I read with fury about the investigation launched by Ed Balls on Friday, into the number of parents who lie about where they live to secure school places for their children. The investigation stems from the recently dropped prosecution of a mother who lied about her address in an effort to get her son into a popular primary school in Harrow. Normally I have the utmost respect for the law, but on this occasion I cannot help but make a vigilante cry because the system is deeply flawed.
I grew up, and still live for that matter, with my family in a council estate in Hitchin, Hertfordshire. My home, an ex-council house, sits on the far edge of the estate, on the dividing line of the local state school catchment areas. For primary school, I was allocated a place at my nearest school: a school right in the centre of the estate, where the pupils perform poorly. Only after a year-long battle with the local council did my parents manage to get me out of the school and move me to a better one in a different neighbourhood. Luckily the school agreed to take my younger sister on automatically.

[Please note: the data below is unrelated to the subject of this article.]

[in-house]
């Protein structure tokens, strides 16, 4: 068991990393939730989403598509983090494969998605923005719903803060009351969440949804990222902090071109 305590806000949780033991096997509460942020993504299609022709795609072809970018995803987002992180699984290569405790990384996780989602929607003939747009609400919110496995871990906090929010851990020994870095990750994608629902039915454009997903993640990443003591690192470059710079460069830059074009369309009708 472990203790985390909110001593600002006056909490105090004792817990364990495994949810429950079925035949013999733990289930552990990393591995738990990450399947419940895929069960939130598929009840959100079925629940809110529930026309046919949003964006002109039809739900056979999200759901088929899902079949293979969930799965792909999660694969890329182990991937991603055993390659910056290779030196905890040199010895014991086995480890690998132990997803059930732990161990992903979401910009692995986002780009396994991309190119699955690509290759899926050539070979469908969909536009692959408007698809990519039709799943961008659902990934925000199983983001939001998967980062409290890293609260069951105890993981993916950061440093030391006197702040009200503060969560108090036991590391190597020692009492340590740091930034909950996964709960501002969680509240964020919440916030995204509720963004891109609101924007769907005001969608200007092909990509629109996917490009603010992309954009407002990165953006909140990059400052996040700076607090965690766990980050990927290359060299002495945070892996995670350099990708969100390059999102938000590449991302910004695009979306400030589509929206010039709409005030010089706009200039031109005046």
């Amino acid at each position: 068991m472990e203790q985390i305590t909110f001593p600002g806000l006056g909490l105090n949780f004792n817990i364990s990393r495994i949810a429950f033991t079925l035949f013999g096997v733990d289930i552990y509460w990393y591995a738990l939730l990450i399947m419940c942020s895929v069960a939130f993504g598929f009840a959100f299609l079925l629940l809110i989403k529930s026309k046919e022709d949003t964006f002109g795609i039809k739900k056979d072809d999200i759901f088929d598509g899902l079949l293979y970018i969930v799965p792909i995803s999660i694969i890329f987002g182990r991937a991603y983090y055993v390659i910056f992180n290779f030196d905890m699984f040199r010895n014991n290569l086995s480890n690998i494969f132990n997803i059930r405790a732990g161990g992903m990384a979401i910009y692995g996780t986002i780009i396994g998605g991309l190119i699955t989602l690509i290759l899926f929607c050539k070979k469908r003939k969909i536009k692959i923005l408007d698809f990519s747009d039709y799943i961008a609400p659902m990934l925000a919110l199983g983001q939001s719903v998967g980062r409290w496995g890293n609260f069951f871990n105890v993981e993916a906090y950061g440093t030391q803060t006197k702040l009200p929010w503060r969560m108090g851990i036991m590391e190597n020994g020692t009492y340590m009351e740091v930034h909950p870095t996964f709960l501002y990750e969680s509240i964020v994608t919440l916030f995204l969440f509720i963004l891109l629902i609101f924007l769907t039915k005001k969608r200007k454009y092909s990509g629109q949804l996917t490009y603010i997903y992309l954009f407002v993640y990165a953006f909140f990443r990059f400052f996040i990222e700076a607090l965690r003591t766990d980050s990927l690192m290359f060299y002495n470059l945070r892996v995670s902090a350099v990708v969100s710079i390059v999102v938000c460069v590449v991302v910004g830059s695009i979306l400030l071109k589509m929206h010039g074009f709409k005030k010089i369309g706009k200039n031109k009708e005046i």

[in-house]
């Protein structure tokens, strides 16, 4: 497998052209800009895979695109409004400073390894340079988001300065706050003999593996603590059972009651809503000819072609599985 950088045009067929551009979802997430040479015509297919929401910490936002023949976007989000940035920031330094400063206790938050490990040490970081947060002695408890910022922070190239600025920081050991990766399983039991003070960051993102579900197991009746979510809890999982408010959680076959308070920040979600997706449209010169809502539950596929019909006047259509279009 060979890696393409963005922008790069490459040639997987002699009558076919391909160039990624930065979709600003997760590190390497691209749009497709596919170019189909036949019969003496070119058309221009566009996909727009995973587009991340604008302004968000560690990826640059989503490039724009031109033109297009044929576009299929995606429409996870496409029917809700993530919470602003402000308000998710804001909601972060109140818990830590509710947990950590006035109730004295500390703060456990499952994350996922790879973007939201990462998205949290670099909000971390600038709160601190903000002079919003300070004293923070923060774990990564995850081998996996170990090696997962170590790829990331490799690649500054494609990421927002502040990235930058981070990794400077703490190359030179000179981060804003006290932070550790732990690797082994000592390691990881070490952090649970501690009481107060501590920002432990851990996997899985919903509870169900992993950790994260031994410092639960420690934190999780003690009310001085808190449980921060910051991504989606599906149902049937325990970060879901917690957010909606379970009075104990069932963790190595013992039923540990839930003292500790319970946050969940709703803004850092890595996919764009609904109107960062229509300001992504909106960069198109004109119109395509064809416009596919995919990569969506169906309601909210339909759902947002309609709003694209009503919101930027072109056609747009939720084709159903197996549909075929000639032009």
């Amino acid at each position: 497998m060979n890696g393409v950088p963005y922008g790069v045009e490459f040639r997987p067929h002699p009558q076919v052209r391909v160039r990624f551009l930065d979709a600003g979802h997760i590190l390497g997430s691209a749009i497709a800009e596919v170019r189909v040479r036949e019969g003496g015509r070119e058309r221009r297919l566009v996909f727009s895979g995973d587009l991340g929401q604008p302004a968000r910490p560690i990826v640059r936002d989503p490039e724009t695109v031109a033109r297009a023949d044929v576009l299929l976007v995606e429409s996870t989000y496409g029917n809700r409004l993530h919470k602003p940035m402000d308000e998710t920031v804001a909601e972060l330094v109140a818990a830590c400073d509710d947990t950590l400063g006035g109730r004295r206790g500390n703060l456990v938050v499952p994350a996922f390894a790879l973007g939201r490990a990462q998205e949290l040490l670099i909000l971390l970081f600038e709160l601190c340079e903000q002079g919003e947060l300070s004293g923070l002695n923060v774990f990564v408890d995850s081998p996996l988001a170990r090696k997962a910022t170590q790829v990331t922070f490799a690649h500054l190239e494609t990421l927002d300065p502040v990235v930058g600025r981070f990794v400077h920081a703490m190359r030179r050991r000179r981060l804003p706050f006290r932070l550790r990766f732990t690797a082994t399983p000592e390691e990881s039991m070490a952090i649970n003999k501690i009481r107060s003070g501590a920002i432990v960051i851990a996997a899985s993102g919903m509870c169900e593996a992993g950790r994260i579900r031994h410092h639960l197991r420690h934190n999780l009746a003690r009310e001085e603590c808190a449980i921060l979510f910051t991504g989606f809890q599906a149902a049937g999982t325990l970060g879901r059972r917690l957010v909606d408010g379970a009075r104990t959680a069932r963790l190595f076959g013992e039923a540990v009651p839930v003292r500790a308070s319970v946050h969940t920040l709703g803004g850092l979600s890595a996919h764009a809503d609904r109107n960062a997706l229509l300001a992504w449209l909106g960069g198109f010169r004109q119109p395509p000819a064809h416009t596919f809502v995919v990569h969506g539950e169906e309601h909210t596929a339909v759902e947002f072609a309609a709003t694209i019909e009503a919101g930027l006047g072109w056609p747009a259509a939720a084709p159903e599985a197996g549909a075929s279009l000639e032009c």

When it came to applying for secondary school I missed my parents’ first choice of the ex-grammar school and my second choice of a school in the neighbouring town. I ended up at the ex-secondary modern school that performs poorly, which again is right in the heart of the council estate. The year my younger sister applied, our house was just included in the ex-grammar school's catchment area, covering a largely wealthy housing area. The difference between the two schools could not be more marked: